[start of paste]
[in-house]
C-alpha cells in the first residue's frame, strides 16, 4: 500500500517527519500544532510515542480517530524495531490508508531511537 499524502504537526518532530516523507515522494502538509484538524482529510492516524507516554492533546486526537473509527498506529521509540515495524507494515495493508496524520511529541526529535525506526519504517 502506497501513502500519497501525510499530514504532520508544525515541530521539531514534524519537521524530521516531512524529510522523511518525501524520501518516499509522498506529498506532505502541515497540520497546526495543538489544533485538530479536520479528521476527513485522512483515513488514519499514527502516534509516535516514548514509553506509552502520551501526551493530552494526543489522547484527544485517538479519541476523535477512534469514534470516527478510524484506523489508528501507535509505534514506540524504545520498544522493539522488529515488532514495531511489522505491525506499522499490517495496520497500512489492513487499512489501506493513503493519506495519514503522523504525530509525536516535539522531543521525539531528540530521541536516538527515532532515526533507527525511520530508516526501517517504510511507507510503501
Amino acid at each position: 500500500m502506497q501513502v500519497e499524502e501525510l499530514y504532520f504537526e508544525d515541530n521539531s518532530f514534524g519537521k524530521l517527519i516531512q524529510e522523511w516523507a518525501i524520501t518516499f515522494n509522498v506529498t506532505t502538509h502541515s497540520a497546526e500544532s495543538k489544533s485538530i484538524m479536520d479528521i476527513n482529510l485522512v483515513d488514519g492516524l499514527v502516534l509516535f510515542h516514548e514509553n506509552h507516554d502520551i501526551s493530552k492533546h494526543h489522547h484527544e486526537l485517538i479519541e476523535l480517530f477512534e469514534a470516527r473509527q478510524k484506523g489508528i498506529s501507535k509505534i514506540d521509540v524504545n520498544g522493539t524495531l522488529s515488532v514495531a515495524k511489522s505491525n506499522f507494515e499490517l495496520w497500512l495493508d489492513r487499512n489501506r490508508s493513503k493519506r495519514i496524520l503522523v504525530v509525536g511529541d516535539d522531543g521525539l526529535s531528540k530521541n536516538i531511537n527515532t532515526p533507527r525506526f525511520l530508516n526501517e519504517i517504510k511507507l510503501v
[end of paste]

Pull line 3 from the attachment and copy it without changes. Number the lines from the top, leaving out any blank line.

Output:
Amino acid at each position: 500500500m502506497q501513502v500519497e499524502e501525510l499530514y504532520f504537526e508544525d515541530n521539531s518532530f514534524g519537521k524530521l517527519i516531512q524529510e522523511w516523507a518525501i524520501t518516499f515522494n509522498v506529498t506532505t502538509h502541515s497540520a497546526e500544532s495543538k489544533s485538530i484538524m479536520d479528521i476527513n482529510l485522512v483515513d488514519g492516524l499514527v502516534l509516535f510515542h516514548e514509553n506509552h507516554d502520551i501526551s493530552k492533546h494526543h489522547h484527544e486526537l485517538i479519541e476523535l480517530f477512534e469514534a470516527r473509527q478510524k484506523g489508528i498506529s501507535k509505534i514506540d521509540v524504545n520498544g522493539t524495531l522488529s515488532v514495531a515495524k511489522s505491525n506499522f507494515e499490517l495496520w497500512l495493508d489492513r487499512n489501506r490508508s493513503k493519506r495519514i496524520l503522523v504525530v509525536g511529541d516535539d522531543g521525539l526529535s531528540k530521541n536516538i531511537n527515532t532515526p533507527r525506526f525511520l530508516n526501517e519504517i517504510k511507507l510503501v